November 10, 2014
[Editor’s note: This letter was written by Tim Price, London-based wealth manager and editor of Price Value International.]
In 1975, Charles Ellis, the founder of Greenwich Associates, wrote one of the most powerful and memorable metaphors in the history of finance.
His essay is titled ‘The loser’s game’, which in his view is what the ‘sport’ of investing had become by the time he wrote it. His thesis runs as follows:
Whereas the game of tennis is won by professionals, the game of investing is ‘lost’ by professionals and amateurs alike.
Whereas professional sportspeople win their matches through natural talent honed by long practice, investors tend to lose (in relative, if not necessarily absolute terms) through unforced errors.
Success in investing, in other words, comes not from over-reach, in straining to make the winning shot, but simply through the avoidance of easy errors.
Ellis was making another point. As far back as the 1970s, investment managers were not beating the market; rather, the market was beating them.
This was a mathematical inevitability given the over-crowded nature of the institutional fund marketplace, the fact that every buyer requires a seller, and the impact of management fees on returns from an index.
Ben W. Heineman, Jr. and Stephen Davis of the Yale School of Management asked in their report of October 2011, ‘Are institutional investors part of the problem or part of the solution?’
By their analysis, in 1987, some 12 years after Ellis’ earlier piece, institutional investors accounted for the ownership of 46.6% of the top 1000 listed companies in the US. By 2009 that figure had risen to 73%.
That percentage is itself likely understated because it takes no account of the role of hedge funds.
Also by 2009 the US institutional landscape contained more than 700,000 pension funds; 8,600 mutual funds (almost all of which were not mutual funds in the strict sense of the term, but rather for-profit entities); 7,900 insurance companies; and 6,800 hedge funds.
Perhaps the most pernicious characteristic of active fund management is the tendency towards benchmarking (whether closet or overt).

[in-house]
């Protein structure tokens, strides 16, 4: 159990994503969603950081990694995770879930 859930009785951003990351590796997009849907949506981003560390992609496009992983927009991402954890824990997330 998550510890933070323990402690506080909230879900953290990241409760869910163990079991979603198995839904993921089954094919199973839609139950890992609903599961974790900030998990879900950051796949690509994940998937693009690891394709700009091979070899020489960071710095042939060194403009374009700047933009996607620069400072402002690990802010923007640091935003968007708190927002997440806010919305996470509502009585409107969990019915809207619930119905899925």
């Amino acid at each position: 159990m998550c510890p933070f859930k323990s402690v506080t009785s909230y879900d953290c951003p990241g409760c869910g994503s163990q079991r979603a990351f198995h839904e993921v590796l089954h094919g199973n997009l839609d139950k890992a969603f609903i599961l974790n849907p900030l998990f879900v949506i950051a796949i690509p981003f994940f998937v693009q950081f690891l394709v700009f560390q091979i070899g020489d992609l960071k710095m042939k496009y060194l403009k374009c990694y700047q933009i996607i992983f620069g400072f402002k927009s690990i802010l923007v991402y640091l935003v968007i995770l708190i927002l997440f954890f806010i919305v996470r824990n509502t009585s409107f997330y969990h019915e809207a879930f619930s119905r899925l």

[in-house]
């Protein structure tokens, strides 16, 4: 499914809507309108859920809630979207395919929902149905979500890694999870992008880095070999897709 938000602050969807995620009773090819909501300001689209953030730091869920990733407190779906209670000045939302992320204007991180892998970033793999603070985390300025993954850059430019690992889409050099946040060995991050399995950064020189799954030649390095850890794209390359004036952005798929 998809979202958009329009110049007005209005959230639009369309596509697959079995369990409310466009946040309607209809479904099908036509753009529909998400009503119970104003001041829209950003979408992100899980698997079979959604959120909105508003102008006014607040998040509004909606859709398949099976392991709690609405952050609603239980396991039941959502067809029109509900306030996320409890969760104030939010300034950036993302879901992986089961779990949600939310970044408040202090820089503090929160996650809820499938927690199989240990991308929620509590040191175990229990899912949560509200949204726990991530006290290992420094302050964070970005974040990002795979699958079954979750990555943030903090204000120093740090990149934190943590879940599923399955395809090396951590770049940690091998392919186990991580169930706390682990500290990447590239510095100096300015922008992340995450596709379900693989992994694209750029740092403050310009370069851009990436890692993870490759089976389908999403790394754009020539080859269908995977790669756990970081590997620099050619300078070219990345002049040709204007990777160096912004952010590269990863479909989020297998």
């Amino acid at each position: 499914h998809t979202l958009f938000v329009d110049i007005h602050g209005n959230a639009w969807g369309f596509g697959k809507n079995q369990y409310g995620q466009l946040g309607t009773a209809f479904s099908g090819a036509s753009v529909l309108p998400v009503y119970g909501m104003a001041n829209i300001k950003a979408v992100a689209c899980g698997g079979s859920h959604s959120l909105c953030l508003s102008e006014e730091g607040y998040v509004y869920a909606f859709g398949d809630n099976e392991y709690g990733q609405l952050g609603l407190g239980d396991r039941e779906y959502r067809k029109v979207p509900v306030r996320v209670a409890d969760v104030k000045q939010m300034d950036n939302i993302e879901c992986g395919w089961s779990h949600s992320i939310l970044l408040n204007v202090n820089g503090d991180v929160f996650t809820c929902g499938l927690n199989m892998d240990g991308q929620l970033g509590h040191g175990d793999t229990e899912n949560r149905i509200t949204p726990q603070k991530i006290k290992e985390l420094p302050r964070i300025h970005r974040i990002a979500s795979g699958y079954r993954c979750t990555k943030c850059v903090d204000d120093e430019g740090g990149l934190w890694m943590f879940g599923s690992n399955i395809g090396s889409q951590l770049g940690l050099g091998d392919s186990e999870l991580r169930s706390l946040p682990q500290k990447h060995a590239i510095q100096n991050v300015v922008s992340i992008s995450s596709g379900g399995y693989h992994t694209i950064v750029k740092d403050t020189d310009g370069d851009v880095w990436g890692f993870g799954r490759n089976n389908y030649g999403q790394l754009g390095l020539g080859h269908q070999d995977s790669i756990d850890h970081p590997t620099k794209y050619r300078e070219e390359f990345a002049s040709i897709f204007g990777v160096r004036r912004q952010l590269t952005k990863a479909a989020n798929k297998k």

Since a capitalisation benchmark assigns the heaviest weightings in a bond index to the largest bond markets by asset size, and since the largest bond markets by asset size represent the most heavily indebted issuers – whether sovereign or corporate – a bond-indexed manager is compelled to have the highest exposure to the most heavily indebted issuers.
All things equal, therefore, it is likely that the bond index-tracking manager is by definition heavily exposed to objectively poor quality (most heavily indebted) credits.
There is now a grave risk that an overzealous commitment to benchmarking is about to lead hundreds of billions of dollars of invested capital off a cliff.
Why? To begin with, trillions of dollars’ worth of equities and bonds now sport prices that can no longer be trusted in any way, having been roundly boosted, squeezed, coaxed and manipulated for the dubious ends of quantitative easing.
The most important characteristic of any investment is the price at which it is bought, which will ultimately determine whether that investment falls into the camp of ‘success’ or ‘failure’.
At some point, enough elephantine funds will come to appreciate that the assets they have been so blithely accumulating may end up being vulnerable to the last bid – or lack thereof – on an exchange.
When a sufficient number of elephants start charging inelegantly towards the door, not all of them will make it through unscathed.
Corporate bonds, in particular, thanks to heightened regulatory oversight, are not so much a wonderland of infinite liquidity, but an accident in the secondary market waiting to happen.
We recall words we last heard in the dark days of 2008: “When you’re a distressed seller of an illiquid asset in a market panic, it’s not even like being in a crowded theatre that’s on fire. It’s like being in a crowded theatre that’s on fire and the only way you can get out is by persuading somebody outside to swap places with you.”
The beatings will continue until morale improves – and until bondholders have been largely destroyed. When will the elephants start thinking about banking profits and shuffling nervously towards the door?
Meanwhile, central bankers continue to waltz effetely in the policy vacuum left by politicians.
As Paul Singer of Elliott Management recently wrote, we inhabit a world of “fake growth, fake money, fake jobs, fake stability, fake inflation numbers”.
Top down macro-economic analysis is all well and good, but in an investment world beset by such profound fakery, only bottom-up analysis can offer anything approaching tangible value.
In the words of one Asian fund manager, “The owner of a[n Asian] biscuit company doesn’t sit fretting about Portuguese debt but worries about selling more biscuits than the guy down the road.”
So there is hope of a sort for the survival of true capitalism, albeit from Asian biscuit makers. Perhaps even from the shares of biscuit makers in Europe – at the right price.